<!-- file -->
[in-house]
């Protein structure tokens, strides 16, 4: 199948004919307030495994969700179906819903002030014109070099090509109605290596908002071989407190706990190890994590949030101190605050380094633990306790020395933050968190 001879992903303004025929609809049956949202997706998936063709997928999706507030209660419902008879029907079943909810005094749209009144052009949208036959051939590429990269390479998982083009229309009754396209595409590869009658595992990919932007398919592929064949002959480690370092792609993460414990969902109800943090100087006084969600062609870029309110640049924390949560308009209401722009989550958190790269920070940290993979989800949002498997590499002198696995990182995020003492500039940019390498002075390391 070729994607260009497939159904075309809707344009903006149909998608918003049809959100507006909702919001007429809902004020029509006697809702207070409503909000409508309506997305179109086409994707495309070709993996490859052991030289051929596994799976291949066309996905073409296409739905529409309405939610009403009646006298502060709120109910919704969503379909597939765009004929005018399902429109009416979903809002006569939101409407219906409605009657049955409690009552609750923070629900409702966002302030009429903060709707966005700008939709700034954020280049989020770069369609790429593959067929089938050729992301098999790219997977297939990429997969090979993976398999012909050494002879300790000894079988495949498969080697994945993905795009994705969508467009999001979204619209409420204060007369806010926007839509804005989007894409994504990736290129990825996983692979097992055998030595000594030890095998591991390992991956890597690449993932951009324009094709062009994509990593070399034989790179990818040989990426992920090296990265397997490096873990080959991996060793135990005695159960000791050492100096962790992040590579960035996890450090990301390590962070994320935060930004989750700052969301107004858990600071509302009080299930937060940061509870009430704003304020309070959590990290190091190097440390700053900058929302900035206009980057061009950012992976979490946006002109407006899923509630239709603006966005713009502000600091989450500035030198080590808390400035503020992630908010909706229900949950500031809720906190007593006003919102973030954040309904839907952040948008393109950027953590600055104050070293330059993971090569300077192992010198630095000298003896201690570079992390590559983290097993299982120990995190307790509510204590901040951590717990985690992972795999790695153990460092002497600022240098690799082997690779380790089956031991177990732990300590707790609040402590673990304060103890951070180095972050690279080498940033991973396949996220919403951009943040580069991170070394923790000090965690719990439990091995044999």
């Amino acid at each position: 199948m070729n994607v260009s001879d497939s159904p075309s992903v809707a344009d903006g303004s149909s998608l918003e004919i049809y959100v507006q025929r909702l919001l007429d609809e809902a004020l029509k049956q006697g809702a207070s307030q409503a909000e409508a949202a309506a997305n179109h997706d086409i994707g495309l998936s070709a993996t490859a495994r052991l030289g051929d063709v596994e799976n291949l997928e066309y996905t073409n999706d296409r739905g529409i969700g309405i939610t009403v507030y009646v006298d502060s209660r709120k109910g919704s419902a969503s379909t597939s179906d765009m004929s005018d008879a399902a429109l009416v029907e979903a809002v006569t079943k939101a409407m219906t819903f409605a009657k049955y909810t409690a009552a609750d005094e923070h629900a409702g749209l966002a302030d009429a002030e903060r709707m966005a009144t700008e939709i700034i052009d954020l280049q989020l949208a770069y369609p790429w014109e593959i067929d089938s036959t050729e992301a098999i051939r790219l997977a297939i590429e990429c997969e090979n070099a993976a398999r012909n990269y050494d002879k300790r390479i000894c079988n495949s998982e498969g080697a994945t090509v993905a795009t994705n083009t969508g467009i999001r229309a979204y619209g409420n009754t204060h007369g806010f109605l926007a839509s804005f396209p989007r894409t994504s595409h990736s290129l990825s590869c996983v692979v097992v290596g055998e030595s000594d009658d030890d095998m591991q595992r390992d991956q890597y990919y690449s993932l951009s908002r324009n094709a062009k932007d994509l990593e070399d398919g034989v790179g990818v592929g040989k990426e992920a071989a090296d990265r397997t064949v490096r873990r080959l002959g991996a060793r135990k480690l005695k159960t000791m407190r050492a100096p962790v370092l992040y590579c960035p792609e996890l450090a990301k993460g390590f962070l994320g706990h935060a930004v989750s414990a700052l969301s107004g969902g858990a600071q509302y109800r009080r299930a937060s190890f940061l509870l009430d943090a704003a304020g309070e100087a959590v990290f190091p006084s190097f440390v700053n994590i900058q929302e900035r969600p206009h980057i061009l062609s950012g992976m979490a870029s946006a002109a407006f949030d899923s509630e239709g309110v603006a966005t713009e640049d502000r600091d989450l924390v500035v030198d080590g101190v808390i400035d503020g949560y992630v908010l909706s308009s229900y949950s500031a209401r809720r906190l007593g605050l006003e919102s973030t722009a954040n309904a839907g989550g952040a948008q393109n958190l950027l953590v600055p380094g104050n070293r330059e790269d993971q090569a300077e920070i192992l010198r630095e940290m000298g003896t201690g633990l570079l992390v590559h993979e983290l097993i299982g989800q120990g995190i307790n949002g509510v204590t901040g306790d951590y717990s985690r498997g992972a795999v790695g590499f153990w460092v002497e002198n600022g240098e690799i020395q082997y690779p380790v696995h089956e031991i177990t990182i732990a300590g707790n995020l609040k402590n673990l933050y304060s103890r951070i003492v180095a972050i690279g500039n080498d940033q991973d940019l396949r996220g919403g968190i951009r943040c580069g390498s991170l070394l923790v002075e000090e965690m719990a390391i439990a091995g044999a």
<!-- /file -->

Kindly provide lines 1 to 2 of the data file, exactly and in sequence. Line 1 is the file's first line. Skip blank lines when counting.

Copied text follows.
[in-house]
């Protein structure tokens, strides 16, 4: 199948004919307030495994969700179906819903002030014109070099090509109605290596908002071989407190706990190890994590949030101190605050380094633990306790020395933050968190 001879992903303004025929609809049956949202997706998936063709997928999706507030209660419902008879029907079943909810005094749209009144052009949208036959051939590429990269390479998982083009229309009754396209595409590869009658595992990919932007398919592929064949002959480690370092792609993460414990969902109800943090100087006084969600062609870029309110640049924390949560308009209401722009989550958190790269920070940290993979989800949002498997590499002198696995990182995020003492500039940019390498002075390391 070729994607260009497939159904075309809707344009903006149909998608918003049809959100507006909702919001007429809902004020029509006697809702207070409503909000409508309506997305179109086409994707495309070709993996490859052991030289051929596994799976291949066309996905073409296409739905529409309405939610009403009646006298502060709120109910919704969503379909597939765009004929005018399902429109009416979903809002006569939101409407219906409605009657049955409690009552609750923070629900409702966002302030009429903060709707966005700008939709700034954020280049989020770069369609790429593959067929089938050729992301098999790219997977297939990429997969090979993976398999012909050494002879300790000894079988495949498969080697994945993905795009994705969508467009999001979204619209409420204060007369806010926007839509804005989007894409994504990736290129990825996983692979097992055998030595000594030890095998591991390992991956890597690449993932951009324009094709062009994509990593070399034989790179990818040989990426992920090296990265397997490096873990080959991996060793135990005695159960000791050492100096962790992040590579960035996890450090990301390590962070994320935060930004989750700052969301107004858990600071509302009080299930937060940061509870009430704003304020309070959590990290190091190097440390700053900058929302900035206009980057061009950012992976979490946006002109407006899923509630239709603006966005713009502000600091989450500035030198080590808390400035503020992630908010909706229900949950500031809720906190007593006003919102973030954040309904839907952040948008393109950027953590600055104050070293330059993971090569300077192992010198630095000298003896201690570079992390590559983290097993299982120990995190307790509510204590901040951590717990985690992972795999790695153990460092002497600022240098690799082997690779380790089956031991177990732990300590707790609040402590673990304060103890951070180095972050690279080498940033991973396949996220919403951009943040580069991170070394923790000090965690719990439990091995044999």